It seems almost too simple a formula: Well-paid retail employees are happy, and their happiness transfers to customers, whose positive customer experiences generate sales and help businesses grow.
Simple or not, some companies follow that customer experience management (CEM) strategy more closely than others, according to a recent survey the research firm Nunwood conducted. The London-based company's USA 2012 Customer Experience Excellence Survey found that retailers and other customer-centric businesses with well-paid staffs tend to fare better than outfits that don't pay as well.
"Success in retail was always [about] price range, but now that's done on the Web," said Craig Ryder, a consultant at Nunwood. "That's no longer a differentiating factor for stores. Stores now have to connect on an emotional level with their customers."
And when it comes to making connections with customers, a happy staff matters, Ryder said. This is especially true for employees who work on the sales floor.
"If you can reach out to customers, if you've got a high emotional intelligence, you're going to become very much in demand," Ryder said.
Just about any business can attract customers with online sales and promotions, Ryder said. But a bricks-and-mortar establishment needs to find a way to stand out -- and happy employees are one way to accomplish this goal.
Prior to websites and mobile applications, a store could pay its floor staff a minimum wage because customer experience was scripted, Ryder said. Nowadays, a good customer experience strategy requires smart employees who can have heartfelt conversations with patrons. Employing that type of worker means paying more than the minimum wage, he said.
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The supermarket chain Trader Joe's, for instance, pays its staff an average hourly wage of $11.76, which is $4.51 more than the federal minimum wage and $2.73 more than the average retail wage. It's no coincidence that Trader Joe's ranked seventh out of 100 retailers when Nunwood evaluated the results of the survey, Ryder said.
The Nunwood survey went out to 7,311 adults earlier this year and asked questions about their experiences as customers of 251 U.S. retail brands. It also asked them about what sort of emotional bonds they formed with those companies. Survey respondents were asked to rate, among other things, how personalized their retail experiences were, how much empathy an employee conveyed and how much time it took to meet expectations and demands.
Nunwood then went a step further. It examined those brands' growth figures -- a year's worth, until April of this year -- and separately estimated that the average retail salary is $9.03 per hour.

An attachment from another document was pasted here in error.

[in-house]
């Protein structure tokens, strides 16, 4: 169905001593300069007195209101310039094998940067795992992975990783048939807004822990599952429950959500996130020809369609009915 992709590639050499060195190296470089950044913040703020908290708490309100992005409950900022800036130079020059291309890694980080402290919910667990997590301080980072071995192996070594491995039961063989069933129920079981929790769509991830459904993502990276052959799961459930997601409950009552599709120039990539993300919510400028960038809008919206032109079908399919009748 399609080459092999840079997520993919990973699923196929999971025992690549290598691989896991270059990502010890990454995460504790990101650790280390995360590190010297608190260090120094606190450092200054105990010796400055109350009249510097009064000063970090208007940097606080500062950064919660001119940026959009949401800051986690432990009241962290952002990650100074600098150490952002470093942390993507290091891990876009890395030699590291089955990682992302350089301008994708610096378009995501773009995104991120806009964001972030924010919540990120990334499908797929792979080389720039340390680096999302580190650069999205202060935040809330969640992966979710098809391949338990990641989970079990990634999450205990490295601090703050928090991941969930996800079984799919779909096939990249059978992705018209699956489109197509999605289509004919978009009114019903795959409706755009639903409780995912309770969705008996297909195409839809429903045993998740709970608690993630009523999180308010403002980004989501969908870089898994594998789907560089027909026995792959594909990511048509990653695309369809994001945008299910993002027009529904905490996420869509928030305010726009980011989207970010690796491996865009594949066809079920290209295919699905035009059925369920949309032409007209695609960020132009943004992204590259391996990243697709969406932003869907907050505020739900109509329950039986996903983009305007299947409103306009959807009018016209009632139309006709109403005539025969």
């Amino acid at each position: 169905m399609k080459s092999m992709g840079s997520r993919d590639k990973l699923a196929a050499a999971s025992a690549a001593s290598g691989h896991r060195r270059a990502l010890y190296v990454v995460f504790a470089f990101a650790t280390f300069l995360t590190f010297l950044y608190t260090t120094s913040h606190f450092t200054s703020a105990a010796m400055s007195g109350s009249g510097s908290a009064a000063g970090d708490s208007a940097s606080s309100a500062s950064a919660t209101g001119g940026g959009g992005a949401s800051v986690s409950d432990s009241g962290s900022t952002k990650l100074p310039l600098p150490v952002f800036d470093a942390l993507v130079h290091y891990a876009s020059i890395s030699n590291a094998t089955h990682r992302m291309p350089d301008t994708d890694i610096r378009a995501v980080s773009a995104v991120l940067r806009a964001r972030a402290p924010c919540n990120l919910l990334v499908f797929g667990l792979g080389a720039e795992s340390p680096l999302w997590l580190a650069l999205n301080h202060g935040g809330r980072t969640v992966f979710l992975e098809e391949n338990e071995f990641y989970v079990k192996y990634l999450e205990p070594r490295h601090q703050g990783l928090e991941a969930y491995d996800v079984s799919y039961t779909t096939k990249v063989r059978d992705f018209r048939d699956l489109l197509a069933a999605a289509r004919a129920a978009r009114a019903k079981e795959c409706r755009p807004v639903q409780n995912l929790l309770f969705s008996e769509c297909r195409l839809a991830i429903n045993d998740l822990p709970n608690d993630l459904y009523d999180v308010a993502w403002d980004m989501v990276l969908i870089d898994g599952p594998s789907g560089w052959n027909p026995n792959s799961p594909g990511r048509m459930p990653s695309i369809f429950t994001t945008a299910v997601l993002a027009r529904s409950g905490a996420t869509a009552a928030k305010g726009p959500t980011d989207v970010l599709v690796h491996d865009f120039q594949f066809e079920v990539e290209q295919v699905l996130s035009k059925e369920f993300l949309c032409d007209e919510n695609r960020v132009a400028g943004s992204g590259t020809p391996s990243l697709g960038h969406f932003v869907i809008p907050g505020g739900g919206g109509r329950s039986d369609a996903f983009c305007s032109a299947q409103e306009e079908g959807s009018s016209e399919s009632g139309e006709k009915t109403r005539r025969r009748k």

Combining its customer experience survey results with the growth and salary figures, Nunwood found that retailers ranking high in shopping experience grew, on average, by 9% more than companies that didn't place in the ranking. The brands that saw growth paid their shop floor staffs 28% more, on average, than those that didn't place in Nunwood's top 100.
Even though consumers search for personalization from retail websites and mobile apps, they nonetheless will also shop in a physical store, Ryder said. And that's why customer experience management should not be forgotten, he said.
"The [employee] will become a key element in a store," Ryder said. "What we're seeing from [younger consumers is that] they've grown up with the Net and cable TV. Buying on the Net is the norm. To get those guys out of the house and to a store will take more. Those people will value human interaction."
Retailers that pay good salaries to employees who can connect with patrons will be recognized for their customer experiences, Ryder said.
"People were earning the minimum wage in the past," he explained. "Now, we see a new breed of retail where employees are central to the shopping experience."
Nunwood found that the top provider of customer experience isn't just a retailer but a very customer-centric enterprise: Disney. With its theme parks and hotels, Disney "consistently delivers magical experiences," the survey report said. Nunwood couldn't track an average salary for the famed company.
Until the 1990s, customer service followed a script that didn't vary, Ryder said. "The script didn't come from the heart," he said. But now, the best companies hire for attitude and train for skill, allowing employees to personalize interactions with customers. "The best businesses are looking for the right people," he said.
This was first published in October 2012